New Restaurant Alert: Sabao at Valero Street, Makati
A different take on Filipino flavors
G/F Signa Designer Residences, Valero corner Rufino Street, Makati City
Open daily from 11 a.m. to 11 p.m.
(SPOT.ph) Sabao on Valero has all the bells and whistles you've come to expect from the group behind Bait's, Red Light, et cetera. The glass walls openly display gorgeous high ceilings and chic blonde wood, which come together like a hip nipa hut setting (thanks to design team, Serious Studios). The food? Characteristic mod-Asian influences that would otherwise be Filipino cuisine.
"It's Japanese-Filipino cuisine," a server informs us helpfully. It's not recognizably Japanese, but that is just semantics if you think about it. Sabao is where Filipino food (Japanese, Southeast Asian, or whatever other influence) is scaled down to convenience, allowing hungry cubicle dwellers a chance to enjoy the usually family-style setup into something quicker and individually portioned.
Good job, Serious Studios!
At Sabao, you get two menus: a bigger board that explains this and that, and a smaller checklist type where you actually order. It's a fun little game: noodles or rice? Shrimp or Mochiko Chicken (the latter is a surprisingly pleasant fried chicken battered with rice flour and beautifully cooked)? Over rice or with noodles? Molo or tinola? You could get carried away with the ticking, so you might need a wingman to pull you back (unless he/she is the enabler).
Shrimp Bao (P98)
Pork Adobao (P98)
The bao, which is their version of siopao, are soft mantou pockets filled with your choice of shrimps (heads and all), pork (belly with pickled onions), more of that Mochiko Chicken, and other things. Wansoy seems to be a favorite ingredient, a little sprig of Southeast Asian brightness in otherwise hefty local flavor. The baos are passable enough as a quick less-than-a-hundred-peso snack, but if you're looking for more Filipino, you can find it elsewhere on the menu.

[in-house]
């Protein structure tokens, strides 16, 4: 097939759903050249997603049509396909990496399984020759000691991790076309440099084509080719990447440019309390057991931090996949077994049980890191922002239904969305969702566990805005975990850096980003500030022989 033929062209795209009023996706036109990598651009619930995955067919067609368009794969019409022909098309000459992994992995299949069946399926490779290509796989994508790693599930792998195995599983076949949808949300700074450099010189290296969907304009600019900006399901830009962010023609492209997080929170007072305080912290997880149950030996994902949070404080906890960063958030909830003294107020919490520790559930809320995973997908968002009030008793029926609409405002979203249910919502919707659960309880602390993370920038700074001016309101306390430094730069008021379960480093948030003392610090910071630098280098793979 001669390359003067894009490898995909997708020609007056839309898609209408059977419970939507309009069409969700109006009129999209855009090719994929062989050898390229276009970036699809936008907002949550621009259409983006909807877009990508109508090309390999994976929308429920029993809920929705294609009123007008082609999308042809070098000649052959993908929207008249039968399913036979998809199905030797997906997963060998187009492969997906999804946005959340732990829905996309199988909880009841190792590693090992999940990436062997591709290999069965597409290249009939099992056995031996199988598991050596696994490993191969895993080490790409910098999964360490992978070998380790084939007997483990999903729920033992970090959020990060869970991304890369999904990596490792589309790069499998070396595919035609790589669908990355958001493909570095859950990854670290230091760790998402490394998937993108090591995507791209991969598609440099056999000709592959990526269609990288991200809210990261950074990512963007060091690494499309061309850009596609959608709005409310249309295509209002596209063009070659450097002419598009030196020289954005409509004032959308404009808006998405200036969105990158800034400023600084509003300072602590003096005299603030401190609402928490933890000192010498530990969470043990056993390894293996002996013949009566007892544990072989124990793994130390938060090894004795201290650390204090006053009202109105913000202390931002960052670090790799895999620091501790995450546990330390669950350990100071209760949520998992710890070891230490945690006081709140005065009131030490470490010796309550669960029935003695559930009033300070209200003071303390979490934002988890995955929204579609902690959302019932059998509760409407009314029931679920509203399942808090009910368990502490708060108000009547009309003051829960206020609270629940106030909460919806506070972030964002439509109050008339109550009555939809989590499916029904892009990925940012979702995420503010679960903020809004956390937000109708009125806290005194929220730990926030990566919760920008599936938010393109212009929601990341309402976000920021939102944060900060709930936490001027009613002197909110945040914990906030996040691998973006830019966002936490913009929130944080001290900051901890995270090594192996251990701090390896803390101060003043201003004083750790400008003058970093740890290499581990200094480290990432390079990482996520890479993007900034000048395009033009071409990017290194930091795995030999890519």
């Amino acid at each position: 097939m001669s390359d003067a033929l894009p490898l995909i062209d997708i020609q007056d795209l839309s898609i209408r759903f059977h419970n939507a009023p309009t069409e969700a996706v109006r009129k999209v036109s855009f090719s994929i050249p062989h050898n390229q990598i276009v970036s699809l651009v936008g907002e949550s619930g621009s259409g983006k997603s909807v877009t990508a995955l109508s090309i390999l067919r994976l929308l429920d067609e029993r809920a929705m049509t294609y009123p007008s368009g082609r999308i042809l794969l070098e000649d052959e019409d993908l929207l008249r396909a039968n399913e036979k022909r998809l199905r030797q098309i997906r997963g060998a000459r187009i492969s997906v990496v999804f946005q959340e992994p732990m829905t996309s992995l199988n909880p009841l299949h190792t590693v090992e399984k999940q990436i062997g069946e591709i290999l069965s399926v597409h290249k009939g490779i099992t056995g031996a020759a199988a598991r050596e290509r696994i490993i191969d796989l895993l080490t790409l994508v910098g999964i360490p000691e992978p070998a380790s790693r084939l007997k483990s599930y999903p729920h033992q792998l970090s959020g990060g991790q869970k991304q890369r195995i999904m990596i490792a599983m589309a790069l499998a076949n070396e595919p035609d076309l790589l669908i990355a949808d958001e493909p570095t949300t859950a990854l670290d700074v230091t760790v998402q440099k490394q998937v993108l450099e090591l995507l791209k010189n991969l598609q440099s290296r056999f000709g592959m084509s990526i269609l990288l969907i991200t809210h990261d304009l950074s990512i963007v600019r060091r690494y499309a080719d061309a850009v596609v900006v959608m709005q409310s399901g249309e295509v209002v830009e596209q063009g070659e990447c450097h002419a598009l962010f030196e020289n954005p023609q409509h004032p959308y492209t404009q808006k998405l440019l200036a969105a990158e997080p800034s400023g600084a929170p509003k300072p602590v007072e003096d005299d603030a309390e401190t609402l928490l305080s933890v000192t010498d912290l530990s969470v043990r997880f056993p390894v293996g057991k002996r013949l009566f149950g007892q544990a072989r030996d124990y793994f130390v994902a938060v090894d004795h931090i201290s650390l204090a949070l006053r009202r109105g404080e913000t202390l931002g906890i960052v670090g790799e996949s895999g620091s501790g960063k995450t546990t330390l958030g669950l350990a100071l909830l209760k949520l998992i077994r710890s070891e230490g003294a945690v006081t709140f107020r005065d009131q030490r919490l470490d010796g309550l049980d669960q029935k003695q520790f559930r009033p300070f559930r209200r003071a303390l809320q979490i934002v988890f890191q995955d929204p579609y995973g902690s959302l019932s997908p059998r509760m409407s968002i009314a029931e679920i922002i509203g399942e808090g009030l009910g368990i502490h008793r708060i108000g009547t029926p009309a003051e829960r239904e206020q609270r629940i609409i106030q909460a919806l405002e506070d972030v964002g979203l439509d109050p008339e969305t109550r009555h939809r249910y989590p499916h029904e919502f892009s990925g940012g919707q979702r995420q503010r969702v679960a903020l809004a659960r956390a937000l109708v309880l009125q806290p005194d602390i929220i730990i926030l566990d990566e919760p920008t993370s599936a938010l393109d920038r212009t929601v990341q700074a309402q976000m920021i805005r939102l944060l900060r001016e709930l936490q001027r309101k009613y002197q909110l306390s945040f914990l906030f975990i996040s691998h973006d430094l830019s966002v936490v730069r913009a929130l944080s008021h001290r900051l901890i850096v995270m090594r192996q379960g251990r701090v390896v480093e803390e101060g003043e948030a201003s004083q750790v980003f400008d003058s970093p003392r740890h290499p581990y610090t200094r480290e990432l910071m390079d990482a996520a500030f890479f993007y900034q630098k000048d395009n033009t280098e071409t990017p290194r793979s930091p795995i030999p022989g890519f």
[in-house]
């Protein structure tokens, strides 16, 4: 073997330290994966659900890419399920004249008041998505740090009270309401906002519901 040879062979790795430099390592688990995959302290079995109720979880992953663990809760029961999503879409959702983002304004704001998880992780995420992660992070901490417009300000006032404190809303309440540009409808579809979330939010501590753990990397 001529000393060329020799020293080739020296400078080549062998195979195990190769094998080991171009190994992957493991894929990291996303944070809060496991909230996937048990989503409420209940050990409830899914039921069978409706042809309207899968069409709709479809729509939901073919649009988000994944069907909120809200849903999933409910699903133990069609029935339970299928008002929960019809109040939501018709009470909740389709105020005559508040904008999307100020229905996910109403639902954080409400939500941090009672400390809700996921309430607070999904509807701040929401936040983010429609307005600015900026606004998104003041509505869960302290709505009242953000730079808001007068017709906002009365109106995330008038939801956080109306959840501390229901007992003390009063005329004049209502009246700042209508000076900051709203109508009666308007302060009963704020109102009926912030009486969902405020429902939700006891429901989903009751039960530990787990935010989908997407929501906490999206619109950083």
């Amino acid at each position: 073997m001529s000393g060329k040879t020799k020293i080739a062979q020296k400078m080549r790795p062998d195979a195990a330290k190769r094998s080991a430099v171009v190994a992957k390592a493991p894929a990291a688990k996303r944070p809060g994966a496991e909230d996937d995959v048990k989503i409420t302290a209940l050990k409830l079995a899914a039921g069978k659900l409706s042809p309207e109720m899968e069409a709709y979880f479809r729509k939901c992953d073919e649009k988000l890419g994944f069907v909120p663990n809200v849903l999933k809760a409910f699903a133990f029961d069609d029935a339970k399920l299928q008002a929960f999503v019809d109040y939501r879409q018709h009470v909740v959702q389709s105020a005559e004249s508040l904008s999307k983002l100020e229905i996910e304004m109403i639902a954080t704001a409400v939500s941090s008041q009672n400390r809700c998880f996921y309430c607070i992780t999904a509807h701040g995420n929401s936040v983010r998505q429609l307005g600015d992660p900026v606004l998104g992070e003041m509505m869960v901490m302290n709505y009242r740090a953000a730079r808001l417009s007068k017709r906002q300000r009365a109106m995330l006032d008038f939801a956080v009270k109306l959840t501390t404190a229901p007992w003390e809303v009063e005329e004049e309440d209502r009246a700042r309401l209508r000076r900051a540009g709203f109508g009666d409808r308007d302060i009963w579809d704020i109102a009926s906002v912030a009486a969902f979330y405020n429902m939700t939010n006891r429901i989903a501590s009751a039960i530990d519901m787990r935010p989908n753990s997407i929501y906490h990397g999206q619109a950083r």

The Sinigang (P324), which also boasts that beloved zesty herb, is sufficiently tangy. The tomatoes are roasted, a much-appreciated extra step, and the three pieces of soft, succulent pork belly (it’s another choose-your-own-adventure between pork, shrimp, and vegetables), pickled onions, and knotted green beans are enough for a serving this size (think of your everyday ramen bowl).
If the Bulalo (P326) was aiming for full visual impact, then it succeeded. A generous slab of bone marrow, seasoned, deep, and buttery, is in full view, supported by a colorful spectacle of corn, marbled potatoes, sprouts, and wansoy (of course). A spoonful is a much more timid version of that bold beefiness that we're used to, as if Sprout, the owners' health-oriented sanctuary a few steps away, is casting a conscientious shadow over the restaurant.
Sabao’s Garlic Rice
Filipino food, modern or not, is a tricky thing. We know the brawny punch of bulalo and the deep tenderness of tinola, and changing it is like changing tradition. There’s a risk of having a door slammed in your face-but there may be the reward of a warm welcome. Sabao tiptoes around flavors a little bit. The garlic rice-though good if you forget what it's supposed to be-seems to be made for vampires. There's a wreath of bean sprouts, but the garlic is minimal at best. Certain sauces on the side may bolster up the profile, but then there's the garlic-laced, coriander-sprinkled, and gravy-heavy Salpicao (P178), melt-in-your-mouth beef that's like a less-sweet humba.
The Canton, which we ordered with that Mochiko Chicken (P359), comes out out like Korean chapchae. A chubbier type of slippery glass noodles is in a bowl with sesame seeds, wansoy, chicken, leeks, and bean sprouts. It feels like a misnomer, but the intention is conveyed well, and the flavors even better.
The Turon (P95)-the winner between a toss-up of only two desserts available-may be one of the few Sabao kept traditional: lumpia triangles filled with bananas and served a la mode. The last bit isn't custom, but ice cream is a necessity.
Sabao may be unconventional, but their flair for contemporary service may be a good thing. It's high time someone served Filipino food in manageable sizes-in case you want to eat it alone.